Jillian, I’d like you to meet Bettina, Lana, Tim, and RileyX, the rapper. Simon tells her. She’s waiting next to a huge Yukon SUV with its rear hatch open. Hi, Riley tells her and goes over to give her a quick kiss. Her miniature dog yips excitedly at him. Lana and Tim exchange a glance.
The rapper, Riley X??? There’s a story there, she says as she drives, the tiny dog now standing on the center counsel so it can see the road. Riley shrugs. Where we going to eat at Simon? He asks. Tim, do you have a preference? As he turns around in his seat. Nearest Dunkin Donuts, Tim says. You heard the man, Simon tells Jillian, who gives Riley a quick glance. Ten minutes later, they pull up and everyone gets out. The guys all head straight to the bathroom. There’s a line. Rather than wait, Simon goes into the ladies bathroom. Riley snaps a picture of him coming out with his Iphone.
What do you get here? Jillian asks Bettina, who looks to Lana. I’ll try a Vanilla Chai and a bran muffin, and a cup of water, she says. That sounds good, Bettina admits, make it two. Would you like a dozen glazed donuts with that? The elderly cashier asks them. No thank you, they chime. Bettina hands Lana $5 for her share, and Lana pays the cashier with cash and exact change. Your order number is 77; we’ll have that right out for you.
Tim comes out and orders next. I’ll have a coffee, and a veggie egg sandwich. Anything else? He shakes his head. He pulls out six dollars from his wallet. Wait. Bettina says. And she pulls out thirty cents from her purse, and hands the change to him. Thanks, he tells her, and pockets the extra dollar, and then gives the teller the exact amount.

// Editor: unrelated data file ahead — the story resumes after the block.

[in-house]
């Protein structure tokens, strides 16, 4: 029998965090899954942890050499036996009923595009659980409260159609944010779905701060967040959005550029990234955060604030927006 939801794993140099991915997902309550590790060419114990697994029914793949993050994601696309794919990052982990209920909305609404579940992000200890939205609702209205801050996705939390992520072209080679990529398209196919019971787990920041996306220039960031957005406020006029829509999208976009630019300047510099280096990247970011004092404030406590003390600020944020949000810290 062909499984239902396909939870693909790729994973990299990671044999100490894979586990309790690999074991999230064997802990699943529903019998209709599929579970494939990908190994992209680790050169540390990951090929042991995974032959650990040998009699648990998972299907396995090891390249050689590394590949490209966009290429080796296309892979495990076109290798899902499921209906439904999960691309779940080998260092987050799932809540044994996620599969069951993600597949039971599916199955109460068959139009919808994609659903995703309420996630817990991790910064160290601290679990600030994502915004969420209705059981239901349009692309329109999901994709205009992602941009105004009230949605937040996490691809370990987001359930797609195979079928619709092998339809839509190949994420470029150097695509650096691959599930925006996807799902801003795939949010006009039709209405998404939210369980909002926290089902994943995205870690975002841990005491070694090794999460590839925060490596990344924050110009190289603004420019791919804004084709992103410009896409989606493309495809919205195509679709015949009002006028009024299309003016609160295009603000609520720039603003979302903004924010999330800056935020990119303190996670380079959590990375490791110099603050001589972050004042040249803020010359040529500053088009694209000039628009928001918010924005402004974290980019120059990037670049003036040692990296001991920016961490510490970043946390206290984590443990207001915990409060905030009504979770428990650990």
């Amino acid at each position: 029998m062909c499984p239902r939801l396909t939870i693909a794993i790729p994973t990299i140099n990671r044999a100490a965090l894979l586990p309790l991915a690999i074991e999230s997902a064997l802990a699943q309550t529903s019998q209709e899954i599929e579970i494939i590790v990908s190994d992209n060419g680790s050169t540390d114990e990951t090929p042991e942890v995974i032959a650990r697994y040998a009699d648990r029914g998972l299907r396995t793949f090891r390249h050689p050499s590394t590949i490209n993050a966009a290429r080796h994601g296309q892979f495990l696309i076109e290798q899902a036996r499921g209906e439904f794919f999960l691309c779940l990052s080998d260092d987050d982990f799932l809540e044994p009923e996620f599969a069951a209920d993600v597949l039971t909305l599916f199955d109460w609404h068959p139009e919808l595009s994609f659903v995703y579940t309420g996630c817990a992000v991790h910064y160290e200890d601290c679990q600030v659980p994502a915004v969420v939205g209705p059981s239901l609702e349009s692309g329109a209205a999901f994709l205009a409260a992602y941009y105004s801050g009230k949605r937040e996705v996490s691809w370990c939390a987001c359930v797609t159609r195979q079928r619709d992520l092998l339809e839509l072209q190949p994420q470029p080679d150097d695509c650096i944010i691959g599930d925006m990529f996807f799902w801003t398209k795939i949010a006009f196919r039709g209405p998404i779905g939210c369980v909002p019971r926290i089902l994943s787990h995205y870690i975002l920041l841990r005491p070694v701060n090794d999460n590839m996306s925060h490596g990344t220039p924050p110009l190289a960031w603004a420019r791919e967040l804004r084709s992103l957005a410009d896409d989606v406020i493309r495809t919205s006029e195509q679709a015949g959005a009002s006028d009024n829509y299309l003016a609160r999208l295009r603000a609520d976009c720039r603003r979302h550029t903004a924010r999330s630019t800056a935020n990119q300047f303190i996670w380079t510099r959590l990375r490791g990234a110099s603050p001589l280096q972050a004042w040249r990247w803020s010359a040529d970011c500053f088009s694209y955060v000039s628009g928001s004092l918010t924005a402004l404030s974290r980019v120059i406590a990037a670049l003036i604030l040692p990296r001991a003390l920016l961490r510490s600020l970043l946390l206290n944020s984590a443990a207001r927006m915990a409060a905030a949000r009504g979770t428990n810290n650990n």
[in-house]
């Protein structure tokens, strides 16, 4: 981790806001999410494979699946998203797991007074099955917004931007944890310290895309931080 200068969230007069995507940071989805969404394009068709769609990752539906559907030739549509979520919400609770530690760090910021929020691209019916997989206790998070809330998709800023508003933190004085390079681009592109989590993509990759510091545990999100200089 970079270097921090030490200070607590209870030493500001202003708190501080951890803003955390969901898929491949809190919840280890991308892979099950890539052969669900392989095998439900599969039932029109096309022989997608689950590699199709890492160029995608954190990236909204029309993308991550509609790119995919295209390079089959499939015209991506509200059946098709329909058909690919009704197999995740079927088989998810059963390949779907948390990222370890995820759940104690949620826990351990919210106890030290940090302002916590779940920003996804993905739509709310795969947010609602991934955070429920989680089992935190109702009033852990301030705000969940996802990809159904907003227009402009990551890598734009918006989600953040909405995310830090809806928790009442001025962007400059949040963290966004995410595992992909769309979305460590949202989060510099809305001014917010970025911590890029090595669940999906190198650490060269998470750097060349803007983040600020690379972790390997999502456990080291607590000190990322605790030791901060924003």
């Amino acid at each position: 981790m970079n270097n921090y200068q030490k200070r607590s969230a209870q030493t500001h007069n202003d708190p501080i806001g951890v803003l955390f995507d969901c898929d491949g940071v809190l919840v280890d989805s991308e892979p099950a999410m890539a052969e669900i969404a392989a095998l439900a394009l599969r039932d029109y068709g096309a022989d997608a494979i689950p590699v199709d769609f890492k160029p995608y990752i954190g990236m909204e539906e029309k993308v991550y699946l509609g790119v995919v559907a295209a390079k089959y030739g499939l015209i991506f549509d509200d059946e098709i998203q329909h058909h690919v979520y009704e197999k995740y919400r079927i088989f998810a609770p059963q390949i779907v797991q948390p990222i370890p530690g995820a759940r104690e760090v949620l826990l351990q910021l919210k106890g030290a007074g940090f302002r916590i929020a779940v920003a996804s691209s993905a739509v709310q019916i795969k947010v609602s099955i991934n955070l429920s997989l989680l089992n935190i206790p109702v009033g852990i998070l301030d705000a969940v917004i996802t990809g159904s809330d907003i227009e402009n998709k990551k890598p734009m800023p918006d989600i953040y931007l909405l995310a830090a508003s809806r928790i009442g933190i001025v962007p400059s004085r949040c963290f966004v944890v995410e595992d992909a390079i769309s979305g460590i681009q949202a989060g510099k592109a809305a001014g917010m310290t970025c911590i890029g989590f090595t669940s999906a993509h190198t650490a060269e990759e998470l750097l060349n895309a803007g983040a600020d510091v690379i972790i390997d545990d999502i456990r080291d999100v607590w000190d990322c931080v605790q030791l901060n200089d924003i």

Simon’s buying, Riley tells Jillian. Only if you post the picture on the fan boards, Simon tells him. Riley laughs. I got him coming out of the ladies bathroom. Simon shrugs. Bettina looks at Simon. Was it just a single stall, lockable door? She asks him. He nods. You’re fine, she tells him. I’ve used the guy’s bathroom before at the gas station. He grins at her. What if it was one of the multi stall bathrooms with the swing door? Riley asks. Absolutely not, Bettina says. Jillian nods. What would you do if you caught Simon in there? Riley asks Lana. That would never happen, Lana states and gives Simon a quick side hug. Let me get a picture of you two, Riley says. Simon puts his arm around Lana’s shoulder, and they smile at the camera.
I need to have a word with you, Tim tells Riley. And they walk off a little ways. What are you getting, Jillian? Simon asks her. I’ll try the chamomile tea. This is all on one, she tells the cashier. Riley comes back ten seconds later. Do you do breakfast all day? He asks. Yes. I want a bacon egg sausage cheese wrap. There will be a $1.25 upcharge for adding bacon. That’s fine. Add onions too. Diced or fried. Both. The more the better. I’ll pay extra for extra. And an iced coffee. Same, Simon says, but no onions. Actually, wait, I want a croissant not a wrap. That’ll be a $1.25 upcharge. That’s fine, Simon says. Do you want a lemon poppyseed muffin with that? Yes. Two of them. And a side of hash browns. The cashier smiles. Anything else? I’m good. Order 77. Lana and Bettina grab their order and go find a seat.